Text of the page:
Wednesday, March 09, 2005
Links, and the Way Music Thinks
Internet ineptitude incidentally and reputedly requested responses in advisory assistance from fellows friendishly – or fiendishly – fluent in tinkering in things technological; thus thanks from the fellow of the incidentally Internetally inept.
(In other words, many thanks to Sean and Jing for their patience in helping me with this blog; with their help theirs and other friends’ blogs are now listed in the side bar. I prefer my previous saladic alliteration, but one must make do.)
It’s amazing how many young people are all geared up to place their music online. Composed by them, and played by them at home or in garages or small studios, and available for all to hear online. You can check out music links at the blogs of Long Stories Short, and that of our Mad Musicmaker.
The world of classical music has much to learn from that; ever focused on notes on a page. I was rather surprised to hear my improvisational pianist friend tell one of my classical friends in their first encounter that “Oh, you haven’t really played your own music yet”. Now most classical people would be offended at such a bold statement, but my classical friend just said, “Well, you know, I get what he means, and yes it’s true.” I was humbled by her honest humility, it being a sign of all great musicianship: acknowledging what you don’t know and knowing the learning process never ends. After all, Mozart did improvise all his cadenzas.
It comes down to a continuation of discussing original thought: seriously, let’s say you had a quartet who could be close to the technical mastery of the big names – say, the Alban Berg or Borodin quartets. If they also chose to copy all the interpretation, the styles, the ideas of the great ones, they’d still be successful. Not at the international level perhaps, but in say Southeast Asia, very rich indeed. Not an iota of original thought – no real musical contribution – and they’d still sell tickets. True, it takes that much just for the technique, but still, the point remains.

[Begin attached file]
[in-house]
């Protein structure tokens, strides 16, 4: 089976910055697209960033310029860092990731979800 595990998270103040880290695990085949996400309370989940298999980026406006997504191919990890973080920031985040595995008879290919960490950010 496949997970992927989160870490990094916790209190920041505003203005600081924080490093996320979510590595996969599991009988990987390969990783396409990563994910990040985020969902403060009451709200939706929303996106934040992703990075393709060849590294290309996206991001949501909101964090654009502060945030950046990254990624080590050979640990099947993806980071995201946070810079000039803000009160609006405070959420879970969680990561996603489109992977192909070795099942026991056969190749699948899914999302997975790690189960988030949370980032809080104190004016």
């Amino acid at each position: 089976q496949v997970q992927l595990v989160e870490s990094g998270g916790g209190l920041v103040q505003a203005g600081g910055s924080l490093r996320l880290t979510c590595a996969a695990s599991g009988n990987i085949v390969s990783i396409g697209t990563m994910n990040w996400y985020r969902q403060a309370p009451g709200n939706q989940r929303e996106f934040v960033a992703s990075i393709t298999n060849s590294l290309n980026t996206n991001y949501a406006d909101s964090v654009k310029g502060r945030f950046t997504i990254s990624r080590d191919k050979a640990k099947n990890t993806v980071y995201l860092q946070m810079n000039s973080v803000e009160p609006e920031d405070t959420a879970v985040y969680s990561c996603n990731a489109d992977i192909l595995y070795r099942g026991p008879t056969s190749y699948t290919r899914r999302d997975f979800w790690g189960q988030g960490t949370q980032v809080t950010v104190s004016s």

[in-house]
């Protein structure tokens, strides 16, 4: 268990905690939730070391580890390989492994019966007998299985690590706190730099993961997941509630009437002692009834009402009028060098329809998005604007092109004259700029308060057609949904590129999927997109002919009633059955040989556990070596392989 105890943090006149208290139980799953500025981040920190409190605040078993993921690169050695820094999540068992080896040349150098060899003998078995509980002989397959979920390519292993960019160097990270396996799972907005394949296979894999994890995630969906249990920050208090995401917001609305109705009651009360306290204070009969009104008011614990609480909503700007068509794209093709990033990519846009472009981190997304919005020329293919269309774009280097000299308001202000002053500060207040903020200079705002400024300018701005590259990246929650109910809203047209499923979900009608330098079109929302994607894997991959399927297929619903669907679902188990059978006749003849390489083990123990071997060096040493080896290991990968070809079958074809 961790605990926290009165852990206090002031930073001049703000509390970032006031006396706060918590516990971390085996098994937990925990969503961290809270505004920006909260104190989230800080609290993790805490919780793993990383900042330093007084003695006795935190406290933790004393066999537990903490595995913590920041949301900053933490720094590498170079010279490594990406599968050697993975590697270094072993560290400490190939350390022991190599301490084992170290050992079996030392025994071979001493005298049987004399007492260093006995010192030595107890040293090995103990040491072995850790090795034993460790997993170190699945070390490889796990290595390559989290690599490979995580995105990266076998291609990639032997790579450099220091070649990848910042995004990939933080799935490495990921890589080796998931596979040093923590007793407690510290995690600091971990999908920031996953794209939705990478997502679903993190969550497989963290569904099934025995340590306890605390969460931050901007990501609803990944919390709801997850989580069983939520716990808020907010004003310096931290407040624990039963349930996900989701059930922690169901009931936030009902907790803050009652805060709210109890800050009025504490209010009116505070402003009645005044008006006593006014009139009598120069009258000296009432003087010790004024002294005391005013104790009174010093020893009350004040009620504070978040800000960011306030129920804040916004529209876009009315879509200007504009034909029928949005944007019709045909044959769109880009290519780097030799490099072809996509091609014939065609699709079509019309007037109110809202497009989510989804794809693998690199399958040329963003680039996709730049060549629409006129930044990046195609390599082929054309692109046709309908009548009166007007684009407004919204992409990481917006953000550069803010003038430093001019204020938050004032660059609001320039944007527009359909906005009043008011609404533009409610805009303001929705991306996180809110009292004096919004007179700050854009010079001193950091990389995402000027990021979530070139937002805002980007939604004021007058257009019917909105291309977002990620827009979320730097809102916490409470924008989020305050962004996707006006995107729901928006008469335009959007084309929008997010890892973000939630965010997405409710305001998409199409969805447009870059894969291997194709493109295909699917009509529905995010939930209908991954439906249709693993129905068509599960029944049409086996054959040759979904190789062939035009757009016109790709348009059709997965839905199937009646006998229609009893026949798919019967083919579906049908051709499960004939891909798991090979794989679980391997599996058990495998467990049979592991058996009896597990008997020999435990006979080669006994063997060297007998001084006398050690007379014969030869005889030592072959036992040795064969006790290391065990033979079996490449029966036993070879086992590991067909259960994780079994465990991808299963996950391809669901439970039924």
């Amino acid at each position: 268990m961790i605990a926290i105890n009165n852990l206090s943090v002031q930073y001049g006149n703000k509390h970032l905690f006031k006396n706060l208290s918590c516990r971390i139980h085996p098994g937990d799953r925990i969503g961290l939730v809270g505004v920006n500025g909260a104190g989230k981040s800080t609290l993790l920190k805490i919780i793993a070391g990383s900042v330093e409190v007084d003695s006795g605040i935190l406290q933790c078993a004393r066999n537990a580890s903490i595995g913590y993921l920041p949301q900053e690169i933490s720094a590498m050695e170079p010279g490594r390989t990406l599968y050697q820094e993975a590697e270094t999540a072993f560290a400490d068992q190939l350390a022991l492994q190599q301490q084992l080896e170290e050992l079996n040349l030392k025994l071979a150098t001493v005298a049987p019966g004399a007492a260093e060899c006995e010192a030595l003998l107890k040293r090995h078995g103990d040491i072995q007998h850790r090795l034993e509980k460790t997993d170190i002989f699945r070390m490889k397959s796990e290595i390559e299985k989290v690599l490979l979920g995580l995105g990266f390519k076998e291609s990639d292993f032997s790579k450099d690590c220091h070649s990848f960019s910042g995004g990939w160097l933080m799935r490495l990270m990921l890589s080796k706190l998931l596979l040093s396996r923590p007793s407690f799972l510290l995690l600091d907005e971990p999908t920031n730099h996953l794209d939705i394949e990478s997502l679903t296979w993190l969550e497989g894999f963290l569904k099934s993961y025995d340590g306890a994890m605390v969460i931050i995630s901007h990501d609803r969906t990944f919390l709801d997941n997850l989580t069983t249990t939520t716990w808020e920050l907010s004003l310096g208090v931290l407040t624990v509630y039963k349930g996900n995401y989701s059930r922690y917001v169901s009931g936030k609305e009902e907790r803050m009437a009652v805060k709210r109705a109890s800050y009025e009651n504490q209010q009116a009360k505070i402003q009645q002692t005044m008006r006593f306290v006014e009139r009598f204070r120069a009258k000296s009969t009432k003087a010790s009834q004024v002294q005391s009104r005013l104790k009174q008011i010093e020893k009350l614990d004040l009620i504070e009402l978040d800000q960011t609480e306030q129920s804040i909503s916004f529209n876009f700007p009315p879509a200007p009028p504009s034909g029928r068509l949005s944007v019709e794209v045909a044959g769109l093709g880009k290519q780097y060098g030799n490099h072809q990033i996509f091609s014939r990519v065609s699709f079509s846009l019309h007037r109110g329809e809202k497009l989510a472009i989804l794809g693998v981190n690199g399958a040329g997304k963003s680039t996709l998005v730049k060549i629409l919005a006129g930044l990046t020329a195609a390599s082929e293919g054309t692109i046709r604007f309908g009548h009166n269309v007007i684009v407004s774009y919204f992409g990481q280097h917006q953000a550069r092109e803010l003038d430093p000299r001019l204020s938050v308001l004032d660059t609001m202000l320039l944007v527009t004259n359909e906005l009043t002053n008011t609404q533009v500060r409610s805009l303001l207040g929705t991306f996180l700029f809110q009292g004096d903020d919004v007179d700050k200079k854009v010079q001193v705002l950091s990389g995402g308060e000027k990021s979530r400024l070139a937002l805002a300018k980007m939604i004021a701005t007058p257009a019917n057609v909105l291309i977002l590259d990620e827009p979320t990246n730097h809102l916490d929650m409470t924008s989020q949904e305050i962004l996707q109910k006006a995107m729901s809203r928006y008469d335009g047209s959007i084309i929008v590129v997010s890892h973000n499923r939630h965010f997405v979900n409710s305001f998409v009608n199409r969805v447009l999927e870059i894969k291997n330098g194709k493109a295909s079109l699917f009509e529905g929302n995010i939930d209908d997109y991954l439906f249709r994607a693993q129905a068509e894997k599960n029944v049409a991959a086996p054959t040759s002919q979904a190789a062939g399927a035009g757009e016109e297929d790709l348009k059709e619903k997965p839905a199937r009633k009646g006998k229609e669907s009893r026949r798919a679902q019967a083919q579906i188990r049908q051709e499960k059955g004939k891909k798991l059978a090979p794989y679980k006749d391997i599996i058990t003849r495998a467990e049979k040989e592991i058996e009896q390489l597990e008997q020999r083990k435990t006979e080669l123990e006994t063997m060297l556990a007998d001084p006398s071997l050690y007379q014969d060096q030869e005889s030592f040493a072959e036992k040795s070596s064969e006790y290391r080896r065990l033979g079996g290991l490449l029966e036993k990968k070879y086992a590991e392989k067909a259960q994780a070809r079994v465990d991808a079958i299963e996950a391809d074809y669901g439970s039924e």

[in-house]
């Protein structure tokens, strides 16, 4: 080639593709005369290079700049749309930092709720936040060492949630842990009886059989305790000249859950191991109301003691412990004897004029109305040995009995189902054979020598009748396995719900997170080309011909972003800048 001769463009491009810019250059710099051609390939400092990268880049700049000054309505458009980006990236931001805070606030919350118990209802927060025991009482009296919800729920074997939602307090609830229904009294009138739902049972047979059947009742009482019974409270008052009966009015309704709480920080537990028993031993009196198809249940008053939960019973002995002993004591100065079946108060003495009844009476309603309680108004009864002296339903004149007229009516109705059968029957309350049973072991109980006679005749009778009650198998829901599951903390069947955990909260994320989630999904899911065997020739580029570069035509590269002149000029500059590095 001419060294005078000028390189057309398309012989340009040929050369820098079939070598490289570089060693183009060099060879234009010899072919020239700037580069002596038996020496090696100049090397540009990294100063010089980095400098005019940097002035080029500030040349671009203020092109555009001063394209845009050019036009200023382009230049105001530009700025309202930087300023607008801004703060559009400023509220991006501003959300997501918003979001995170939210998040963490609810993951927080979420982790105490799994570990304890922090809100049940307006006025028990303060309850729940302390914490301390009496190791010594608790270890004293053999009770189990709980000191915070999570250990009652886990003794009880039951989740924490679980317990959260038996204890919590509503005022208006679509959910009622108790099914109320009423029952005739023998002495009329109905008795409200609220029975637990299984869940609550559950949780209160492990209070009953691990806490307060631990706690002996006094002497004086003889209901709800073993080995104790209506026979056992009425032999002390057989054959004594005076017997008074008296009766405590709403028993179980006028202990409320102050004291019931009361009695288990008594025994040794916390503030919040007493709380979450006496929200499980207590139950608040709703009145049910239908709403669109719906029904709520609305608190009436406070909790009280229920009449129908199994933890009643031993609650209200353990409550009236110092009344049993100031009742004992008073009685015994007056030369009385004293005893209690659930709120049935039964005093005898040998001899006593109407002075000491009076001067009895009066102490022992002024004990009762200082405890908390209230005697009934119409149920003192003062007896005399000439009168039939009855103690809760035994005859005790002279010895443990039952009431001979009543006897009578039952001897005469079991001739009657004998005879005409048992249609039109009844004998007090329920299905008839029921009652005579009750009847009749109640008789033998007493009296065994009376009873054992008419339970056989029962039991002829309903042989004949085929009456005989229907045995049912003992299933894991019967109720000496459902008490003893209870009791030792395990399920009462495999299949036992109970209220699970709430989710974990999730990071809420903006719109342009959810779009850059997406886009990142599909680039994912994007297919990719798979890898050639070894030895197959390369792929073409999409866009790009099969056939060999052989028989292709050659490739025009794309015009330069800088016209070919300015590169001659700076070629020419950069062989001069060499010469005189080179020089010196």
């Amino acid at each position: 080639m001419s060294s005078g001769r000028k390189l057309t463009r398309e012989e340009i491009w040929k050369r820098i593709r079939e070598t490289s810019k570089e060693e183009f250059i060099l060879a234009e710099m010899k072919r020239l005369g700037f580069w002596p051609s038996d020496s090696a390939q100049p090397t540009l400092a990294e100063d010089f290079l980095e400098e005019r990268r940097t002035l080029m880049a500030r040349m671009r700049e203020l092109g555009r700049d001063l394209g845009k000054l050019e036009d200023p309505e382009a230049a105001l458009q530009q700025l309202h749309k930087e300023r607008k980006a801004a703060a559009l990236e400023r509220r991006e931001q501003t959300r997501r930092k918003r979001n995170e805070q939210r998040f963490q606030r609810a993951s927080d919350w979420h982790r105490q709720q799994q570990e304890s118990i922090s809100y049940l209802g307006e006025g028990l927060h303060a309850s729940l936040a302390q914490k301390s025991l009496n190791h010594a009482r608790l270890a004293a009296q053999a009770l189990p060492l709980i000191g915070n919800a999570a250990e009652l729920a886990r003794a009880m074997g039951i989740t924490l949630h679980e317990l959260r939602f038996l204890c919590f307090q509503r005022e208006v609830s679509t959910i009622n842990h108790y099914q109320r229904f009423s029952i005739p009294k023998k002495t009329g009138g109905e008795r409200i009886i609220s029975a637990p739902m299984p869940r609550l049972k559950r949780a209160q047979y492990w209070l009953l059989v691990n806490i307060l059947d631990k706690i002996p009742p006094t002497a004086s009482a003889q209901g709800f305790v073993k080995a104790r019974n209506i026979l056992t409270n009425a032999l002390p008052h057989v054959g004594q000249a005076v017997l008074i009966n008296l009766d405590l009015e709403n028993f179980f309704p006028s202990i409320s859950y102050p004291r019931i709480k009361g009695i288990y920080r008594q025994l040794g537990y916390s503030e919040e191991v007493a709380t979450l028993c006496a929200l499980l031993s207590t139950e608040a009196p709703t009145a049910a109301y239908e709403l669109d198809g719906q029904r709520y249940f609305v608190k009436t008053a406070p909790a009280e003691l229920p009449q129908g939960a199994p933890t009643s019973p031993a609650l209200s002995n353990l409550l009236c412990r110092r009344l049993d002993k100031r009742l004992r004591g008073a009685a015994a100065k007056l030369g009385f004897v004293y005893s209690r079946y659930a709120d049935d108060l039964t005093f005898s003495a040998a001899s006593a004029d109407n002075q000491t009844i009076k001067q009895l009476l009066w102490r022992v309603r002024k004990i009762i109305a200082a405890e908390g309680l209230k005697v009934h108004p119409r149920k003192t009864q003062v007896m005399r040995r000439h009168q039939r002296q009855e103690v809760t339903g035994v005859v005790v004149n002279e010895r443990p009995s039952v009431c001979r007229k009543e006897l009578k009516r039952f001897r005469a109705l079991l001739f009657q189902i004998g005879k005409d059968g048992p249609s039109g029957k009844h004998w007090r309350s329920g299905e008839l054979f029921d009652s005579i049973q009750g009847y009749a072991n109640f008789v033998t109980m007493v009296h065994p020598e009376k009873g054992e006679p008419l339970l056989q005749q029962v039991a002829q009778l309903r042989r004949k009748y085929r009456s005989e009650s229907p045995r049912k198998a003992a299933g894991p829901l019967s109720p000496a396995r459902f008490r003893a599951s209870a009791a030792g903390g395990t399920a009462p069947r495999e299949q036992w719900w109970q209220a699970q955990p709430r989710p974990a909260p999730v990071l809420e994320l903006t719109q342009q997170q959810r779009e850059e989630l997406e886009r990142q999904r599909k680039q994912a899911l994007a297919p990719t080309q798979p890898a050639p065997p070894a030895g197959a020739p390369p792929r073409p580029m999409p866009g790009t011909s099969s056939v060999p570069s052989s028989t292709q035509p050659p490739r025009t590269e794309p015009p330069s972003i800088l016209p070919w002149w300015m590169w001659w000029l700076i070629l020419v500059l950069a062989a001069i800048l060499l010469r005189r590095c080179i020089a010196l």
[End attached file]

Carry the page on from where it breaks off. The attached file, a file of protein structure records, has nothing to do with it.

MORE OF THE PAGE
[Addendum, 11:50pm: I'm being a little harsh here. There's a lot of originality out there - my lament is that the technique sells more than the thought.]
It’s it snobs that end up in the musical gutter, and there are too many of them in my industry, and the temptation of joining the elite is there. It’s the cash, the suits, the bow-ties, the formal concerts, the free champagne and apple crumble (well, I might not give that one up, apple crumble is in so many ways a necessary evil), but beyond that the exclusivity of the game: classical music is still beyond the financial means of too many people. Those complaining of lowered grants to the arts and poor support from the public should think about that first.
Thankfully it isn’t all that way – with efforts of people like Nigel Kennedy, who literally walked and jammed from a classical stage to a gypsy one in an open-air music festival. My colleague’s late father, also a music teacher, gave away not only lessons, and strings and shoulder rests – but on one occasion a bicycle to a kid who needed it. And my own previous music teachers who on occasion gave away free lessons as signs of friendship.
To these should champagne glasses be raised. Hopefully with their example and the continual efforts of young people putting original thought online, we call all have apples – and jam at the same time.